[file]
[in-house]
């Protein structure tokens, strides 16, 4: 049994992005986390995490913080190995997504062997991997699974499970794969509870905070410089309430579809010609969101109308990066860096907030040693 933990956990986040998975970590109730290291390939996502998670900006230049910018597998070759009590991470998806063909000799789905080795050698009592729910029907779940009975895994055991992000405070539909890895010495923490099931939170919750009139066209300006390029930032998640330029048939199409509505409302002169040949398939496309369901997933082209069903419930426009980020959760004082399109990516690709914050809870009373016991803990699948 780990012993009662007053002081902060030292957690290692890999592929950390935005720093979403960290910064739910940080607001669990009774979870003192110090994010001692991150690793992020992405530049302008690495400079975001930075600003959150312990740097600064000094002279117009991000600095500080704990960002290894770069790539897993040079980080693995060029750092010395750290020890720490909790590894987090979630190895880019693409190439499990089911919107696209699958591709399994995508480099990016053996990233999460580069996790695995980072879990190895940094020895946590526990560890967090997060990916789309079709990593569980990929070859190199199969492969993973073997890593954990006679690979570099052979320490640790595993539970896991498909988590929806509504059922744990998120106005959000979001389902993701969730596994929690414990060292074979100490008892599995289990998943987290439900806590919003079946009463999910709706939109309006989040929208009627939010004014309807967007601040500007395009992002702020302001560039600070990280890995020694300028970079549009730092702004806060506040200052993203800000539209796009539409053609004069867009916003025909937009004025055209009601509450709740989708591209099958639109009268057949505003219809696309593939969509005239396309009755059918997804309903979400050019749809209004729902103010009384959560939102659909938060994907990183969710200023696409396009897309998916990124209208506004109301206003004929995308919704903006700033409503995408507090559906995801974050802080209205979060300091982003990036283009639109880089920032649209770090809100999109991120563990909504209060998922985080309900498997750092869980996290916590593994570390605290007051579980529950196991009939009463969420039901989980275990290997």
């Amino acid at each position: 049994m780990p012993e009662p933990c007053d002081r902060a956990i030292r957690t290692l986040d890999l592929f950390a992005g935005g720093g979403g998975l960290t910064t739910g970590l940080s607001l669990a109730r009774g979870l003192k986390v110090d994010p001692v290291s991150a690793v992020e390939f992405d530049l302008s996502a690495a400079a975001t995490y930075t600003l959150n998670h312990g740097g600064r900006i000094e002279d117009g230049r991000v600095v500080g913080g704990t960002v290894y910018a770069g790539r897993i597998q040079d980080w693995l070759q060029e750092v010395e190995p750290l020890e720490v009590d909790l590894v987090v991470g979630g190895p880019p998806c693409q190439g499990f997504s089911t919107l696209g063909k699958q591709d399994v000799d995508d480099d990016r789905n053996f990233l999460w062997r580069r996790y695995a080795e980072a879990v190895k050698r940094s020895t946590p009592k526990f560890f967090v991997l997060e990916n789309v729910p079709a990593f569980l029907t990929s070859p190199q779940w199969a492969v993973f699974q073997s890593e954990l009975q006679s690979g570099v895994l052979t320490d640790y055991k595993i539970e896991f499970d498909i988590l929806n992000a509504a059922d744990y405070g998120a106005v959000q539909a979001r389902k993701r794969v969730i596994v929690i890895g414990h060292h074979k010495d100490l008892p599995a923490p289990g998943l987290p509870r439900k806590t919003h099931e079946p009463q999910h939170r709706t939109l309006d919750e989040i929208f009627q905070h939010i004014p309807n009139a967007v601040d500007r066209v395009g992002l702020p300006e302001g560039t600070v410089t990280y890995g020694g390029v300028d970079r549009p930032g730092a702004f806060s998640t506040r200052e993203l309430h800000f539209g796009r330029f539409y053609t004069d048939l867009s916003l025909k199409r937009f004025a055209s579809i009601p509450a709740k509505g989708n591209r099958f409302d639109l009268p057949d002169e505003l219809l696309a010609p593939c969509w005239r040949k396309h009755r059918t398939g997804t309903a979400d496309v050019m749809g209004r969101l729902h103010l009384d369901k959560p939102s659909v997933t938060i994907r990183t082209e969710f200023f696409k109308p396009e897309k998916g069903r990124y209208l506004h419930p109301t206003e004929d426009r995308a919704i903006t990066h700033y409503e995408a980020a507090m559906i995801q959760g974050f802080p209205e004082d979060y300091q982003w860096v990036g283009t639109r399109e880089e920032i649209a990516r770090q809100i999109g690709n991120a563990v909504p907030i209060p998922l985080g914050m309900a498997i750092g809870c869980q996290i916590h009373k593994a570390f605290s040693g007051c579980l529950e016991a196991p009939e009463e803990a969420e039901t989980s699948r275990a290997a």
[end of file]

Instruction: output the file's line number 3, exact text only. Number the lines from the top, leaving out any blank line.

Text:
């Amino acid at each position: 049994m780990p012993e009662p933990c007053d002081r902060a956990i030292r957690t290692l986040d890999l592929f950390a992005g935005g720093g979403g998975l960290t910064t739910g970590l940080s607001l669990a109730r009774g979870l003192k986390v110090d994010p001692v290291s991150a690793v992020e390939f992405d530049l302008s996502a690495a400079a975001t995490y930075t600003l959150n998670h312990g740097g600064r900006i000094e002279d117009g230049r991000v600095v500080g913080g704990t960002v290894y910018a770069g790539r897993i597998q040079d980080w693995l070759q060029e750092v010395e190995p750290l020890e720490v009590d909790l590894v987090v991470g979630g190895p880019p998806c693409q190439g499990f997504s089911t919107l696209g063909k699958q591709d399994v000799d995508d480099d990016r789905n053996f990233l999460w062997r580069r996790y695995a080795e980072a879990v190895k050698r940094s020895t946590p009592k526990f560890f967090v991997l997060e990916n789309v729910p079709a990593f569980l029907t990929s070859p190199q779940w199969a492969v993973f699974q073997s890593e954990l009975q006679s690979g570099v895994l052979t320490d640790y055991k595993i539970e896991f499970d498909i988590l929806n992000a509504a059922d744990y405070g998120a106005v959000q539909a979001r389902k993701r794969v969730i596994v929690i890895g414990h060292h074979k010495d100490l008892p599995a923490p289990g998943l987290p509870r439900k806590t919003h099931e079946p009463q999910h939170r709706t939109l309006d919750e989040i929208f009627q905070h939010i004014p309807n009139a967007v601040d500007r066209v395009g992002l702020p300006e302001g560039t600070v410089t990280y890995g020694g390029v300028d970079r549009p930032g730092a702004f806060s998640t506040r200052e993203l309430h800000f539209g796009r330029f539409y053609t004069d048939l867009s916003l025909k199409r937009f004025a055209s579809i009601p509450a709740k509505g989708n591209r099958f409302d639109l009268p057949d002169e505003l219809l696309a010609p593939c969509w005239r040949k396309h009755r059918t398939g997804t309903a979400d496309v050019m749809g209004r969101l729902h103010l009384d369901k959560p939102s659909v997933t938060i994907r990183t082209e969710f200023f696409k109308p396009e897309k998916g069903r990124y209208l506004h419930p109301t206003e004929d426009r995308a919704i903006t990066h700033y409503e995408a980020a507090m559906i995801q959760g974050f802080p209205e004082d979060y300091q982003w860096v990036g283009t639109r399109e880089e920032i649209a990516r770090q809100i999109g690709n991120a563990v909504p907030i209060p998922l985080g914050m309900a498997i750092g809870c869980q996290i916590h009373k593994a570390f605290s040693g007051c579980l529950e016991a196991p009939e009463e803990a969420e039901t989980s699948r275990a290997a």